It seemed like Mercedes were off to a dream start with their 2023 Formula 1 challenger after the team praised the car for being 'much calmer' compared to the troublesome W13.
But it seems those positives have masked a deeper problem the team has encountered with the W14, after what they described as a "challenging" second day of testing in Bahrain.
After just completing four laps into what would have been a race simulation, George Russell stopped out on track with a session-ending hydraulic failure that cost them valuable track time.
The team also struggled to get the car balanced across the changing track conditions according to Trackside Engineering Director, Andrew Shovlin.
"We've not had a strong second day; stopping on track with a reliability issue wasn't great and we have struggled to get the car balanced well across the changing conditions.
"We've got some investigations going on to understand why this has been such a challenge today when yesterday it was fairly straight forward."
Problems with the floor
It's been no secret that Mercedes has been encountering some problems when on track, notably with Lewis Hamilton who had several snaps of oversteer on corner exit.
The team downplayed the struggles by saying the car was outside of their setup window, but RacingNews365 Technical Analyst, Paolo Filisetti, noticed a deeper flaw that stems back from its predecessor.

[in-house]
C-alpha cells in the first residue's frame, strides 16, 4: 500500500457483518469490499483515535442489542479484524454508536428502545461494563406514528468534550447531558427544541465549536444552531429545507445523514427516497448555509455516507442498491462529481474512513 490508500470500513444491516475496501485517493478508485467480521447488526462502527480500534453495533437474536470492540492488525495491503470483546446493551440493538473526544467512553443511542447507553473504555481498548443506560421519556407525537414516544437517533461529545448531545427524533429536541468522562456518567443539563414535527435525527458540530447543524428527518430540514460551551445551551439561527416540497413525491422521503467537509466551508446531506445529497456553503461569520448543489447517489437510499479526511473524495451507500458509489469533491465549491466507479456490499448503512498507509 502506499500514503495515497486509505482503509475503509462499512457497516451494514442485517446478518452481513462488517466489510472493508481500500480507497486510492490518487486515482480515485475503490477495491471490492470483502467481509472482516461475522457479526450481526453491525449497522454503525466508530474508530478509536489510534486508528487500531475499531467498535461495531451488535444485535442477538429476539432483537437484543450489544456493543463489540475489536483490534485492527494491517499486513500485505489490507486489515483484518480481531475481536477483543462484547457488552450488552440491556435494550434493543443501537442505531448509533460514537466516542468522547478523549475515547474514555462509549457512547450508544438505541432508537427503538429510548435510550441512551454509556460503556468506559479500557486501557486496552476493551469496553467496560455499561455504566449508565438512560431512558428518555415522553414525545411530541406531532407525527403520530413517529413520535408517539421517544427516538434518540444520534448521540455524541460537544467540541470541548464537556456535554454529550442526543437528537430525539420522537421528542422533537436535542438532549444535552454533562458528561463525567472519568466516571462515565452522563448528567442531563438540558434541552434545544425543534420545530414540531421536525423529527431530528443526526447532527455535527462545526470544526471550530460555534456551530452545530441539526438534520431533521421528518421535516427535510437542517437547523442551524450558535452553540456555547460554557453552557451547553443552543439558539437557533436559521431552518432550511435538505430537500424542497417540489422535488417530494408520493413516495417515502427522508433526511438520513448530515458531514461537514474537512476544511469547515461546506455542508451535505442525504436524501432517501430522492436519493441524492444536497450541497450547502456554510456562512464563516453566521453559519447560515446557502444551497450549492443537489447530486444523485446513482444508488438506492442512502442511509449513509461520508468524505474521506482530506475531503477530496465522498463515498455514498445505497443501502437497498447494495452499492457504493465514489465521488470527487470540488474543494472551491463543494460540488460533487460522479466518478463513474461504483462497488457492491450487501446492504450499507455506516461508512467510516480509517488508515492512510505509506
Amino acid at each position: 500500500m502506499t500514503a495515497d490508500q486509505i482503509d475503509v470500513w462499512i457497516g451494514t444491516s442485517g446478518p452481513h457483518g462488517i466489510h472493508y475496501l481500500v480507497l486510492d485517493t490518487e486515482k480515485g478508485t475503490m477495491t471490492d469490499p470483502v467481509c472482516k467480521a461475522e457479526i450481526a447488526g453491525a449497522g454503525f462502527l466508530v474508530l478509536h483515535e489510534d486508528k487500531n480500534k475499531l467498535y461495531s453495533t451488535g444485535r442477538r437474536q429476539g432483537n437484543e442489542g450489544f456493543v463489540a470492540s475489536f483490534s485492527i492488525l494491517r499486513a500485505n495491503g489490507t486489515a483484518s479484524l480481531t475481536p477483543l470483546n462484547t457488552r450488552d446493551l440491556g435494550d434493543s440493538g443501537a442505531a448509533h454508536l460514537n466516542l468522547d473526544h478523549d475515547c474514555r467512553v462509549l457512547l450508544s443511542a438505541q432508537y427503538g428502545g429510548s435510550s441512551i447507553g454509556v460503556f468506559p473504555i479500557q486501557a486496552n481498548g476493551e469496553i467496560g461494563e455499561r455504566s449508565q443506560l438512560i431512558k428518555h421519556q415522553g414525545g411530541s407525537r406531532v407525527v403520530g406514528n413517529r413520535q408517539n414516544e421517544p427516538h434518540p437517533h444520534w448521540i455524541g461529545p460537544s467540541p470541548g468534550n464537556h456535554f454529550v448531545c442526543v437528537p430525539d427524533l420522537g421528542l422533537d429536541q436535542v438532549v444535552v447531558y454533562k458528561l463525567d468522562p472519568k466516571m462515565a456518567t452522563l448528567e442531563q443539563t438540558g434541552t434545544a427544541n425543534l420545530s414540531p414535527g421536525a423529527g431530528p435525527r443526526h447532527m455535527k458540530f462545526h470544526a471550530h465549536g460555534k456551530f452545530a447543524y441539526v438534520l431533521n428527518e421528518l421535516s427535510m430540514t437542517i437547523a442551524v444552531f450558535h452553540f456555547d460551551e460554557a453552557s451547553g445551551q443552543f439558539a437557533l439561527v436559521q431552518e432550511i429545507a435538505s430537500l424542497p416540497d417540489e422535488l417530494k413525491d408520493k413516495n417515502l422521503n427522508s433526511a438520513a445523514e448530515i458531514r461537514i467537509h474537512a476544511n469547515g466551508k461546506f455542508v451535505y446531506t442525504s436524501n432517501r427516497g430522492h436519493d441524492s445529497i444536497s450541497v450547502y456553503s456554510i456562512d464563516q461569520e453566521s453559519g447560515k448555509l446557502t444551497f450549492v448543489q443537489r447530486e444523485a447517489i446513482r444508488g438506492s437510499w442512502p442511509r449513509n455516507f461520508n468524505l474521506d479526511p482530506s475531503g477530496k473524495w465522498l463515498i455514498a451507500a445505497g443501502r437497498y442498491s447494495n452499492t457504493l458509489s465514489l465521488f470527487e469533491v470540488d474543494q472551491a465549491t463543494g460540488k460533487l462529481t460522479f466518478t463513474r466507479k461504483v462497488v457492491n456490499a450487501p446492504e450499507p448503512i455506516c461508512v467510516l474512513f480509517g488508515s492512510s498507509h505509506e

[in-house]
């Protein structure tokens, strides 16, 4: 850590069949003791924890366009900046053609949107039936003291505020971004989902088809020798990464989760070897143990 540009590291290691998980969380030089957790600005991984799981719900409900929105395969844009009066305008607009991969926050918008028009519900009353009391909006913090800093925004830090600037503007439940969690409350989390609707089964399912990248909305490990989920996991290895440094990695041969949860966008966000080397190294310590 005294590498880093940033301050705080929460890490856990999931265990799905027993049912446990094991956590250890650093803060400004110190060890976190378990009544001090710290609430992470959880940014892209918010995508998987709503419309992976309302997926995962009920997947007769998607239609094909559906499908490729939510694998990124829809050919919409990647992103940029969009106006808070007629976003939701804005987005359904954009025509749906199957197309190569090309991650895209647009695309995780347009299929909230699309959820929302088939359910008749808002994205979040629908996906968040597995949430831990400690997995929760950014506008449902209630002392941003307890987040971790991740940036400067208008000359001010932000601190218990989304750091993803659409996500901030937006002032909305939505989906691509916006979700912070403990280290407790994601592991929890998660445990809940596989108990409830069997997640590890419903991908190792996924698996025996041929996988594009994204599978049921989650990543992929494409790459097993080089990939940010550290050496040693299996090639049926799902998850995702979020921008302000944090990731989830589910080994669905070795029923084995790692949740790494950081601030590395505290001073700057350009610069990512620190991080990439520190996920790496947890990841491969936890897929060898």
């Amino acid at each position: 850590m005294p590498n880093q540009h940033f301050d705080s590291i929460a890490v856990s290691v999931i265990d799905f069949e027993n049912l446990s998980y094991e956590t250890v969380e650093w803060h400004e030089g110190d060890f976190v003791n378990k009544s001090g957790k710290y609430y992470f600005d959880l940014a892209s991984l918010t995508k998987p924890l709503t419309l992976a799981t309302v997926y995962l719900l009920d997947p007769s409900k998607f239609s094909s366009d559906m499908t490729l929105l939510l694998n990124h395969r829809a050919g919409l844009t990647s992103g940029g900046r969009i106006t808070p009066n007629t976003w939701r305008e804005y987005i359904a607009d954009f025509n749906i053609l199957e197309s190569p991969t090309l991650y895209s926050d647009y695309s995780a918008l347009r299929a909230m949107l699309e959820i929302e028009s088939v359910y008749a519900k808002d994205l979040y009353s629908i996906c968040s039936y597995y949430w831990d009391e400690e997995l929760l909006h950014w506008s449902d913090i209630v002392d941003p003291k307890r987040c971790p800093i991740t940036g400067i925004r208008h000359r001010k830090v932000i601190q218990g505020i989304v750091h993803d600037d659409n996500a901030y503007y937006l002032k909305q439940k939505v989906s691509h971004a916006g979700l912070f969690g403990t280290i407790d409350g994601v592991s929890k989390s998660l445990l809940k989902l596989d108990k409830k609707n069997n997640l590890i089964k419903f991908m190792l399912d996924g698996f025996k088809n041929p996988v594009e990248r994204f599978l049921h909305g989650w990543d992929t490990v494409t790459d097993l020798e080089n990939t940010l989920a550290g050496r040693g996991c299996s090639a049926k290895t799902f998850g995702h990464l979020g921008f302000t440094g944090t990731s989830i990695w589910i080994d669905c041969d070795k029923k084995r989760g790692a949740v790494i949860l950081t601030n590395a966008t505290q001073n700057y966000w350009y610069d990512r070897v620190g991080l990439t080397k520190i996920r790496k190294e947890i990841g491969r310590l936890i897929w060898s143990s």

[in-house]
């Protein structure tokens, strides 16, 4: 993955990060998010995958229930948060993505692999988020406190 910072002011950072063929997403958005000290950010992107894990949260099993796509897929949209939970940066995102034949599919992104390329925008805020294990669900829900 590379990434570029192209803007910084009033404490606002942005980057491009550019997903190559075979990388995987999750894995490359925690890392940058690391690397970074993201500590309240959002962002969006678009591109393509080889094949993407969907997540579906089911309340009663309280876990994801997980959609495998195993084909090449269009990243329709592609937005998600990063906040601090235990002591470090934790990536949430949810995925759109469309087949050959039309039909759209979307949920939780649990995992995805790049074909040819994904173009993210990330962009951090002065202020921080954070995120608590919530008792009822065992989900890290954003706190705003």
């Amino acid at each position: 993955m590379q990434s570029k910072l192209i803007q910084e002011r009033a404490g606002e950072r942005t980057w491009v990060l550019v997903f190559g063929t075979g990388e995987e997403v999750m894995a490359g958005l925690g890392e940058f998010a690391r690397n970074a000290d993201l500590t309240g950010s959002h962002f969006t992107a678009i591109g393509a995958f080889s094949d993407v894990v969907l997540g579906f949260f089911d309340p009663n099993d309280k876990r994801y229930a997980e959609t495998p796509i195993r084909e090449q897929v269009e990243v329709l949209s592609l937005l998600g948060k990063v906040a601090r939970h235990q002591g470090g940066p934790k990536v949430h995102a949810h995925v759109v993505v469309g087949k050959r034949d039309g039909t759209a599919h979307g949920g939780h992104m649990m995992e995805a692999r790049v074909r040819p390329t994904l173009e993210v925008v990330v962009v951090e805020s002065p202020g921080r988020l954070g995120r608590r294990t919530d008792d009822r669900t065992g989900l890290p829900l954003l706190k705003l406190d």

"The Mercedes W14 seems to be just slightly better than its predecessor," said Filisetti.
"Huge dynamic problems are visible when they are negotiating the corners, with the rear end of the car behaving unpredictably.
"According to rumours circulating in the F1 paddock, the floor on the W14 seems to not provide a consistent aero load, resulting in it behaving differently across the ride height variations."
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Strange loss of downforce
Speaking to German media, Wolff claimed the car was suffering from a 'strange loss of downforce' at the front axle, which has yet to be identified.
The team boss hopes that a solution to the problem can be found overnight, but admitted to Auto Motor Und Sport: "We are a bit lost, as we don't know where we stand right now."
Shovlin also said the teams investigations will continue into the night to understand more ahead of the final day of testing.
He added: "That work will continue into the night and no doubt we'll understand more come the morning."
Indeed, Mercedes team personnel was spotted having an in-depth meeting in the paddock after the session including Wolff, the drivers and engineers.